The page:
What can our stammering therapy courses do for you? Read the evidence

The quality and effectiveness of our service are measured and monitored in a number of ways. These are summarized below.

 

A)     Outcome Measurement 

A retrospective study of participants who completed a course in stammering therapy at City Lit was recently carried out. Measures taken at the beginning and end of therapy included the following:

1) The Wright and Ayre Stuttering Self-Rating Profile (Wright and Ayre 2000): a 26-statement standardized self-perception scale across 5 subscales as follows:

-stammering behavior

-thoughts about stammering

-feelings about stammering

-avoidance due to stammering

-disadvantage due to stammering


2) The S24 assessment (Andrews and Cutler 1974): a standardized self report scale consisting of 24 statements relating to communication attitudes.

 

3) SSI-4 Stuttering Severity Instrument Version 3 (Riley 2009): an objective standardized assessment of stammering severity which measures % syllables stammered, the duration of stammered syllables and physical concomitant behaviours.

 

Independent statistical analysis was conducted on before and after data collected from 200 participants for (1) and (2) above. Video recordings of speech before and after the course were analyzed using the SSI-4 (3) for 33 participants who attended intensive courses. The main findings are summarized below.

 

Results

 

·         Statistically significant improvements in speech. This includes a reduction in the duration and frequency of stammering as measured on objective assessment (3) and by the person who stammers’ perception (1).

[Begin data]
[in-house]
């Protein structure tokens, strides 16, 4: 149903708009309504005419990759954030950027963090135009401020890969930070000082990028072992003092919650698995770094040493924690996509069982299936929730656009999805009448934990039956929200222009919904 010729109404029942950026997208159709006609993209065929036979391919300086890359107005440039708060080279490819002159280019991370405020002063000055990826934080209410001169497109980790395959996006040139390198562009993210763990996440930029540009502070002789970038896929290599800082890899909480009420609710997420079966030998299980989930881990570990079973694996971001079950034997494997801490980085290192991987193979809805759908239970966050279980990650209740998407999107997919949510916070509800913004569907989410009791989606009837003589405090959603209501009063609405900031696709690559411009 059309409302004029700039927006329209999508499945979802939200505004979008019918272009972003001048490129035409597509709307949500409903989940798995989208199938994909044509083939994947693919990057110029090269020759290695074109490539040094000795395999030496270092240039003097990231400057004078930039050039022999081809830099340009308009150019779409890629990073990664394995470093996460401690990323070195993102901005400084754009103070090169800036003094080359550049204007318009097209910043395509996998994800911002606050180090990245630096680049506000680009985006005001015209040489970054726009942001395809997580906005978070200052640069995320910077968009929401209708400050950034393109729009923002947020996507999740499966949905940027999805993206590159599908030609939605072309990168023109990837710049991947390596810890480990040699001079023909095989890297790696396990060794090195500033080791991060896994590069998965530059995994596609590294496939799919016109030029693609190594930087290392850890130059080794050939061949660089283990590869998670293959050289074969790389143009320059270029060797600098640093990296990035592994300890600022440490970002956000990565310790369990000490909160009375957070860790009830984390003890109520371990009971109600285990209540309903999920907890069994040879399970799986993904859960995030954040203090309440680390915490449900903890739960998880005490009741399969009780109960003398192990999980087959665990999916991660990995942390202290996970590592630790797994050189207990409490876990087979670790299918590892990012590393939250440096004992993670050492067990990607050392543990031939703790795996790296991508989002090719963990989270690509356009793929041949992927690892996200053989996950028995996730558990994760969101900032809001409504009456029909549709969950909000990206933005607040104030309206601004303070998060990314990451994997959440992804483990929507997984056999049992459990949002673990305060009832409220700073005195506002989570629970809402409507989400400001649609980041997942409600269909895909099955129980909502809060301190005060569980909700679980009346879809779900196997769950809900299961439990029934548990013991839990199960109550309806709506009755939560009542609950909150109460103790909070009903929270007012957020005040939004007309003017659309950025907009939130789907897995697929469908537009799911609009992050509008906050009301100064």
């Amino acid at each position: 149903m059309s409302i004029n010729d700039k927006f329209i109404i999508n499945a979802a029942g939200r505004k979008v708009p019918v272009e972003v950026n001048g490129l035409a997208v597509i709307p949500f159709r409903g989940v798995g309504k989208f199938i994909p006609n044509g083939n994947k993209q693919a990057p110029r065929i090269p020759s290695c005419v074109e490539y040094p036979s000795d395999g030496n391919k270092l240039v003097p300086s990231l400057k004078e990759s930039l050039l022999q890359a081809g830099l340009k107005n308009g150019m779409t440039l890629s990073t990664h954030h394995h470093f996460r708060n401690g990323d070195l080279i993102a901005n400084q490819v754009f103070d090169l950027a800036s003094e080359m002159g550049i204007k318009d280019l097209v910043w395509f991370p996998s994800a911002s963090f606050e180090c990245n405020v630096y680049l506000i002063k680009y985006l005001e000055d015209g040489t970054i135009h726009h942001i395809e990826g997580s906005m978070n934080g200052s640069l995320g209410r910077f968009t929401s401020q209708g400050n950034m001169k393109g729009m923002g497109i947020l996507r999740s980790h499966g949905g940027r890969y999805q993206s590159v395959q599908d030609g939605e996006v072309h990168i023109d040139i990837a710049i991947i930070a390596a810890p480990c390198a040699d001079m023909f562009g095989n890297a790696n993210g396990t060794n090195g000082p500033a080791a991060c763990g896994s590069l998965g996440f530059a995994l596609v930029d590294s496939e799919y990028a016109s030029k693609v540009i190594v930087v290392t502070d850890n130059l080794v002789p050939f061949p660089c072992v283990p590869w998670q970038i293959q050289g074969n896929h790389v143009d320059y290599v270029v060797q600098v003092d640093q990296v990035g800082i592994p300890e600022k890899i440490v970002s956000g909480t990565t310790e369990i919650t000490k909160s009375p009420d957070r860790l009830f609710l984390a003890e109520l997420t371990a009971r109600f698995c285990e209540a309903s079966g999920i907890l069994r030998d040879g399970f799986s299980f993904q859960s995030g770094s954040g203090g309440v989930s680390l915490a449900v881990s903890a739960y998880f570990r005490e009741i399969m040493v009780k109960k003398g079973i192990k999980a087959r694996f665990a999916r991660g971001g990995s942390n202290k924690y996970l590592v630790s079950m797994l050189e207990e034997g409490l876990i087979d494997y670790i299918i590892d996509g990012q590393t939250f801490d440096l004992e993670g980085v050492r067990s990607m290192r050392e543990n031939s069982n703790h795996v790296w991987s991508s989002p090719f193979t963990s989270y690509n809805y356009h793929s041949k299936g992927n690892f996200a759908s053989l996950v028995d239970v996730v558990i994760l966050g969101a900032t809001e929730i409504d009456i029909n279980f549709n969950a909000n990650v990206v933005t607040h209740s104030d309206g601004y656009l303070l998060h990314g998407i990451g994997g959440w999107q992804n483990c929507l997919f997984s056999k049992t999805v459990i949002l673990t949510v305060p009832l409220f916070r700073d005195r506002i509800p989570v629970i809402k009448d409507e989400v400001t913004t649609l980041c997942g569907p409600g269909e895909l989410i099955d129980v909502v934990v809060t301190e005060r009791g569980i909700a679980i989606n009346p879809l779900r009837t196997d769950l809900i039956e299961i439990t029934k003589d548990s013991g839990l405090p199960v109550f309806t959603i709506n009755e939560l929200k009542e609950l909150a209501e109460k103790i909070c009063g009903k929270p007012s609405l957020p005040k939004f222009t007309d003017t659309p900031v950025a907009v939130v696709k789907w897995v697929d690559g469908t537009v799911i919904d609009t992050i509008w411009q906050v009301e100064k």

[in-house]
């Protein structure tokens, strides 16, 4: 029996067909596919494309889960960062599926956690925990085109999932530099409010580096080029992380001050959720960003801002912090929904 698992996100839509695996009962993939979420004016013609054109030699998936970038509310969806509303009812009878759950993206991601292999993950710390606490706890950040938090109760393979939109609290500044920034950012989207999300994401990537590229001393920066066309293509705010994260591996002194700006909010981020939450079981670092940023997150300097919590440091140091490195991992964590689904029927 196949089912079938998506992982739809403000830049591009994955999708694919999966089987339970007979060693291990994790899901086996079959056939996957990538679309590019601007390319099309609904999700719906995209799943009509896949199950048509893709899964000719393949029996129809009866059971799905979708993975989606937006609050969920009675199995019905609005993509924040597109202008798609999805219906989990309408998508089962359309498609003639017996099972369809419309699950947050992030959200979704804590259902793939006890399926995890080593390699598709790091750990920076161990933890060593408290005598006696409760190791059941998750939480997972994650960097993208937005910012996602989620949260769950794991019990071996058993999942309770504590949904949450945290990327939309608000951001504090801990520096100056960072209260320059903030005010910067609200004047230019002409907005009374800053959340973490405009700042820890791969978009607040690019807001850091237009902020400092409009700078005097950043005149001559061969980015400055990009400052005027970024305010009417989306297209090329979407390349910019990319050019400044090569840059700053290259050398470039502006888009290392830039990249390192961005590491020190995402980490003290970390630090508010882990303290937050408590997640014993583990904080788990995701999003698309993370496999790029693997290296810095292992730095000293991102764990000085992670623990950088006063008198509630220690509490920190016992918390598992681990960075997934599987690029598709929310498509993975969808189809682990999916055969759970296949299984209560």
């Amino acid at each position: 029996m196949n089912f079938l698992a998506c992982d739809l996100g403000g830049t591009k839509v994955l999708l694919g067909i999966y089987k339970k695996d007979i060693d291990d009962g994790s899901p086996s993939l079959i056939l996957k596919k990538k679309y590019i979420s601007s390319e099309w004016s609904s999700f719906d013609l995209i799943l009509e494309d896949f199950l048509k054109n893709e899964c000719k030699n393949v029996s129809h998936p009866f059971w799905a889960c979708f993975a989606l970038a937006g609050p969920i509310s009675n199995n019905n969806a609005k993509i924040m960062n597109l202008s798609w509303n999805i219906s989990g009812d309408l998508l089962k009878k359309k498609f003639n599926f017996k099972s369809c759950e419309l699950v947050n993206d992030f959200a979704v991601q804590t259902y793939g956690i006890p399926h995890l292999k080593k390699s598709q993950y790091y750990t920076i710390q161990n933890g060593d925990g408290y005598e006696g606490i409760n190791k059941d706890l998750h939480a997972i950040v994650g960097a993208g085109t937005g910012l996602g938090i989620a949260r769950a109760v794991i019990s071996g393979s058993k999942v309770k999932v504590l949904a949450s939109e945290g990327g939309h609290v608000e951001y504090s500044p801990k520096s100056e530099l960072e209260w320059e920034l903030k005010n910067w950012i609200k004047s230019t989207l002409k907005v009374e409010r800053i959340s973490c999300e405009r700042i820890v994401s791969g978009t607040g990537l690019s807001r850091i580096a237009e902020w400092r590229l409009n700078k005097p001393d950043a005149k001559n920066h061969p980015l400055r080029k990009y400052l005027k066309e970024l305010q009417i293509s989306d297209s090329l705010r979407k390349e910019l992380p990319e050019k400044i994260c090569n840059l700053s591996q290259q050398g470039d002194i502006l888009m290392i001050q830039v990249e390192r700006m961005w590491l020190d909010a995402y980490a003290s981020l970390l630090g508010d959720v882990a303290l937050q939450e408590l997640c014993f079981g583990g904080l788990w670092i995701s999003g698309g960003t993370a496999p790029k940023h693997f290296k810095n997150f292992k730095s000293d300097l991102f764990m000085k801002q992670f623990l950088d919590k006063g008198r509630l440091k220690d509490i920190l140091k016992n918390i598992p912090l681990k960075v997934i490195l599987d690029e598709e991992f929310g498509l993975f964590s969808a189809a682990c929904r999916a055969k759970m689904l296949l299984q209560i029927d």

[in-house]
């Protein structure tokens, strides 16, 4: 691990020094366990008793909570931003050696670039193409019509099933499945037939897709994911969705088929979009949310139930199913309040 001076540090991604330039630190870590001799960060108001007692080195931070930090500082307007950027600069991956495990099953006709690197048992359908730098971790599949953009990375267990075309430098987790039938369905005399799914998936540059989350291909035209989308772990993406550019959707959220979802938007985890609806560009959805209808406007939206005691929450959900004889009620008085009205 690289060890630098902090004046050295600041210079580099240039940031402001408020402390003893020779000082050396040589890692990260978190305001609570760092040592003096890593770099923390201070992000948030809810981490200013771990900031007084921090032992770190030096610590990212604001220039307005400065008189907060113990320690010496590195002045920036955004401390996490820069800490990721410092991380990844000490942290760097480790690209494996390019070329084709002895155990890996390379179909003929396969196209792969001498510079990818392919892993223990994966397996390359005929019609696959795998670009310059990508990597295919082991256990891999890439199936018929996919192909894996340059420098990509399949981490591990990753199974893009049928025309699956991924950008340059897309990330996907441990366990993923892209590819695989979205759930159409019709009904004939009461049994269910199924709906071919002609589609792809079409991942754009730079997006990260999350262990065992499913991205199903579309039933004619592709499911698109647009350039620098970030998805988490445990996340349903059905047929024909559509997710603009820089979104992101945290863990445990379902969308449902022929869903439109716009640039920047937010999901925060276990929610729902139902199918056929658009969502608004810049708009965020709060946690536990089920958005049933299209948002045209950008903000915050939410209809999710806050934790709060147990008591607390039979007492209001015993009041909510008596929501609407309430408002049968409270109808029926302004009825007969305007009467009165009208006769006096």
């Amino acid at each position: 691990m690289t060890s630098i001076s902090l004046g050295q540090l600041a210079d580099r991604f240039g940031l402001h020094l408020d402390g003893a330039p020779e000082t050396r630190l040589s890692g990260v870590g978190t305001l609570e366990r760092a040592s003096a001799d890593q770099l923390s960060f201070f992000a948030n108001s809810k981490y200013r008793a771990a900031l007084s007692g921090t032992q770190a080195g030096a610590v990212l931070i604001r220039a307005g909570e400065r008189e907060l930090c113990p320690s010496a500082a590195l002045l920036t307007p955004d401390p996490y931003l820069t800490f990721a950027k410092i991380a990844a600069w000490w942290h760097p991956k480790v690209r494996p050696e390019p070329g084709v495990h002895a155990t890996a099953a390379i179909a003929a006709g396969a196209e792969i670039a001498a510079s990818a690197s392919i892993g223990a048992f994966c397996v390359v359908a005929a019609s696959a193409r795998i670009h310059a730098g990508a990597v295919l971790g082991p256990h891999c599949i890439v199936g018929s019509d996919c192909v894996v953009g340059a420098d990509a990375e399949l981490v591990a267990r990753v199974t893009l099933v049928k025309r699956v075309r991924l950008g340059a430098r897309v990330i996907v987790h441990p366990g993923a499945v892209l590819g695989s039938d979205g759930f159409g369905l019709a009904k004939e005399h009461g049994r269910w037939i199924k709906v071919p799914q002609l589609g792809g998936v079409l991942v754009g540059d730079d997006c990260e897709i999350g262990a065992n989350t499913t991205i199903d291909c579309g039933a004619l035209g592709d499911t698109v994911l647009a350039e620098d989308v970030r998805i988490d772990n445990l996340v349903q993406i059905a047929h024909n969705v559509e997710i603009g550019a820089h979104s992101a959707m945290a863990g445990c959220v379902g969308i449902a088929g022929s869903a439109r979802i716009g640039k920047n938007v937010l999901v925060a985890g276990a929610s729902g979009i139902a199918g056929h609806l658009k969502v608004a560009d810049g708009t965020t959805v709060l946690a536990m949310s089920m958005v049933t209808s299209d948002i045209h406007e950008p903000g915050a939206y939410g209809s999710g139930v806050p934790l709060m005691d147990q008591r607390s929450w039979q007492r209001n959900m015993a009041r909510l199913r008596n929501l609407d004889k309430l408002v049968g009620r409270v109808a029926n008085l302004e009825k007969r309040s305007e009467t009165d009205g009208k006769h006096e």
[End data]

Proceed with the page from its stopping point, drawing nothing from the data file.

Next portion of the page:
·         Statistically significant reduction in secondary characteristics often associated with stammering, such as involuntary orofacial movements (1,3), fast rate of speech (1) or loss of eye contact (1).

 

·         Statistically significant reduction in levels of avoidance leading to increased participation in speaking situations that were previously avoided (1) or reduced avoidance of words (1).

 

·         Statistically significant reduction in negative thoughts and feelings about stammering (1), and positive changes in communication attitude (2) reflecting positive changes in well-being.

 

·         Stammering rated as less of an obstacle in work, study, social and home life. This was also statistically significant (1).

 

Full data analysis of (1), (2) and (3) are available on request

 

B) Student Feedback and Engagement

 

High satisfaction rates among students

72% rated their course as excellent. *

28% rated their course as good. *

*data from all stammering courses in academic year 2014-15

 

User Group

We have a Mentors Group made up of previous and current participants. Mentors support new and/or prospective participants. Additionally, we run focus groups to elicit feedback and ideas from our service users.

 

Quotes from our students

“ The opportunity to learn how, why, when I stutter and to understand techniques that enable me to control it - a fantastic course!”

“ The course was truly a life changing experience and I would recommend it unreservedly to anyone serious about changing their speech”

 

 

References

Andrews G and Cutler J (1974), S-24 Scale - Stuttering therapy: the relations between changes in symptom level and attitudes. Journal of Speech and Hearing Disorders, 39, 312-319

Wright L and Ayre A (2000), WASSP: the Wright and Ayre Stuttering Self-Rating Profile, Winslow Press

Riley, 2009. Stuttering Severity Instrument for Children and Adults – Fourth Edition. Pro-Ed, Austin

 

See for yourself

 Listen to one of our students talk about the course he attended